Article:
Friday, July 29, 2011

Scrapbusting...ch-ch-changes...

A while back, I set out to organize my overflowing scrap piles and fill some scrappy project bins with properly pruned little bits that are just waiting to "be someone."

Pruning scraps is very gratifying...especially if you have a good DVD or book-on-CD to listen to.   :o)

Well, now some of my scrappy project bins are overflowing!  Time to do some SERIOUS chain-piecing and get some units and blocks stitched up!

One thing that has stopped me from doing all this is my sewing machine.  Honestly, my sewing machine is a piece of crap.  I used to think that a sewing machine was a sewing machine...since I pretty much just use it to sew straight, why spend a lot of money on one?!? 

Ten or so years ago when my childhood Singer started wearing out (a 1970 "Genie" model...back when Singer was REALLY Singer...), I blindly (and stupidly) bought another Singer.  It was one of the "Quantum" models and it turned out to be a truly horrible machine (Singer is no longer Singer...).  I paid about $500 for it, which seemed like a lot of money to me at the time...my daughter was a toddler and I no longer worked full time.  It had some bells and whistles, and I blamed my immediate disappointment with the machine on the fact that it was new and fancy and I just wasn't comfortable with it yet.

Ten years later, experience has not made up for the fact that the machine is poorly lit, the throat plate "eats" the corners and edges of piecing units and "leaders," it doesn't feed well or evenly, winding the bobbin is awkward, it is clunky and noisy to use, it "walks" across the table when I am using it, there is limited room to manipulate what I am sewing, the buttonhole stitch is horrible, the foot pedal has a "delay," the tension is never correct, and the walking foot is huge and sounds like I am killing the machine when I try to use it.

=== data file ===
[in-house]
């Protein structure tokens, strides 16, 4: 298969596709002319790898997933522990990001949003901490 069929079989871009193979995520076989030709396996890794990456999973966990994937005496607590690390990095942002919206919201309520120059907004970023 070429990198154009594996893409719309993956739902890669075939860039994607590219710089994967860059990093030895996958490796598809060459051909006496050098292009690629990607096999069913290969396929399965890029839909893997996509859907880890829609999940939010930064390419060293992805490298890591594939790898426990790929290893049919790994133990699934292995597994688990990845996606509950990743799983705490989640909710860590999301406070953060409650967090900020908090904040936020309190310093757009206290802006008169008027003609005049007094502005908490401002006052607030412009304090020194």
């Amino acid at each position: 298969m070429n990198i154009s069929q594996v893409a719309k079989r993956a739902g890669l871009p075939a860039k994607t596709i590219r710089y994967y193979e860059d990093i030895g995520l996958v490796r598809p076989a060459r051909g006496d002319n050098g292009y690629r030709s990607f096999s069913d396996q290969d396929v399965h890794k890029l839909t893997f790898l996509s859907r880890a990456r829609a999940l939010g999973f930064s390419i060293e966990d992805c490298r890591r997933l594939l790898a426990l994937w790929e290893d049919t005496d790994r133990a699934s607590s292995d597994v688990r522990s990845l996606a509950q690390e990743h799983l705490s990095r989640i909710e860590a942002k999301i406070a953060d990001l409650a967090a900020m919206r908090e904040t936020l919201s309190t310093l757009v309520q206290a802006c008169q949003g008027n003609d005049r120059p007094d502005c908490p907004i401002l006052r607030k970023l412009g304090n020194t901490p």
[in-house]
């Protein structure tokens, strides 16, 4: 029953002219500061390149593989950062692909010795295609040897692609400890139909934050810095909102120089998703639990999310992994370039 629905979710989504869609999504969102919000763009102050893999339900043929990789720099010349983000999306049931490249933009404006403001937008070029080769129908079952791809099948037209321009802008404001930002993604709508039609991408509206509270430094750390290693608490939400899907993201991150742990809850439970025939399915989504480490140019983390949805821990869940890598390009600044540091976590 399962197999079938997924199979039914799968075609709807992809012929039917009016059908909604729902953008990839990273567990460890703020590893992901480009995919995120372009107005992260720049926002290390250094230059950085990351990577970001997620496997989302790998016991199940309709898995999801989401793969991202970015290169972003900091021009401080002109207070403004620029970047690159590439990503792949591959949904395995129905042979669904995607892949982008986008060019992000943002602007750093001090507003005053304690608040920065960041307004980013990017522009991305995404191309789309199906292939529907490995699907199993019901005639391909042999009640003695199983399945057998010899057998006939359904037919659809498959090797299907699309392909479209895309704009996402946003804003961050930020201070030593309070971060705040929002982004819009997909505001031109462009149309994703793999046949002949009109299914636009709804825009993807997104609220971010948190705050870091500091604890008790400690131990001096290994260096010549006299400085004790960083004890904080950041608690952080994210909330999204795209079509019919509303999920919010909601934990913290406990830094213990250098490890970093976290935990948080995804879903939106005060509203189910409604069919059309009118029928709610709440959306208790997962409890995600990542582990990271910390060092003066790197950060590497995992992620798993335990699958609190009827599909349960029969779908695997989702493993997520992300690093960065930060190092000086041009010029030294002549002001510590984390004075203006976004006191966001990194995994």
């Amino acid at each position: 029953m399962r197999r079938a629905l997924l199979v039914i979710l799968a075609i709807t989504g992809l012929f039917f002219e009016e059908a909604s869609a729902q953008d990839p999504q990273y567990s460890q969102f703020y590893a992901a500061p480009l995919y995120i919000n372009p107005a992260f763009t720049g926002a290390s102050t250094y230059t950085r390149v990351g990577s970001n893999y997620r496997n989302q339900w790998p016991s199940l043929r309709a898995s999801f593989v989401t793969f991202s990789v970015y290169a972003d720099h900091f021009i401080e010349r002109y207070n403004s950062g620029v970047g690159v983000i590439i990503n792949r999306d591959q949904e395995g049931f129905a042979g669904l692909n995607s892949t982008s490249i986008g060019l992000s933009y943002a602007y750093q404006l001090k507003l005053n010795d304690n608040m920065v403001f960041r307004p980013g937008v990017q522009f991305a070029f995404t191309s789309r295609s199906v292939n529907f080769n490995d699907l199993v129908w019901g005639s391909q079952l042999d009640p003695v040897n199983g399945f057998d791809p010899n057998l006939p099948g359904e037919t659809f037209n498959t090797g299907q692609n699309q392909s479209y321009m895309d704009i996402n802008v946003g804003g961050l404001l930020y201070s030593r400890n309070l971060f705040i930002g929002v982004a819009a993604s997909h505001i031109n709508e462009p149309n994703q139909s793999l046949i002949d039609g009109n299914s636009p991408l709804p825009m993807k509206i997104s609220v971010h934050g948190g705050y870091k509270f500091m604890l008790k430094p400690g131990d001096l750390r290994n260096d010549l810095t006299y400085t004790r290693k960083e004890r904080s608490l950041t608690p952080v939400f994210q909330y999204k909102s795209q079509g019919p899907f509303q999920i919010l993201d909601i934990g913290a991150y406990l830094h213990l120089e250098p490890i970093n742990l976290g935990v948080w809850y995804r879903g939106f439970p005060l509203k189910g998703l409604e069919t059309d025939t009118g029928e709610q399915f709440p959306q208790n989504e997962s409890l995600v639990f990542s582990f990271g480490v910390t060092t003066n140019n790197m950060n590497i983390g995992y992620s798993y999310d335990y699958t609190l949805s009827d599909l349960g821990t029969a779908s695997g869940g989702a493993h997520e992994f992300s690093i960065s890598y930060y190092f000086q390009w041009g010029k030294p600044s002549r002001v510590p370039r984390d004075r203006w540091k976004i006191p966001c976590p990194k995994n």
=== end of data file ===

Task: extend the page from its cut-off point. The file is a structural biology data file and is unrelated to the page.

And that describes its BETTER qualities!

And don't get me started on my attempts at free motion machine quilting...

Anyway, I have been paying attention to what other people sew on and I've been listening to them complain and praise various machines.  I just purchased a Janome Memorycraft 6600.  I am in love...

My friends describe this machine as dependable and a work horse...sounds like me.  I'm still learning how to use it, but decided that throwing together some wonky stars (a la Bonnie Hunter) would be a good introductory project for the new machine.  These blocks are liberated and don't require the accuracy that other piecing demands.  I can work on establishing that perfect 1/4 inch seam tomorrow...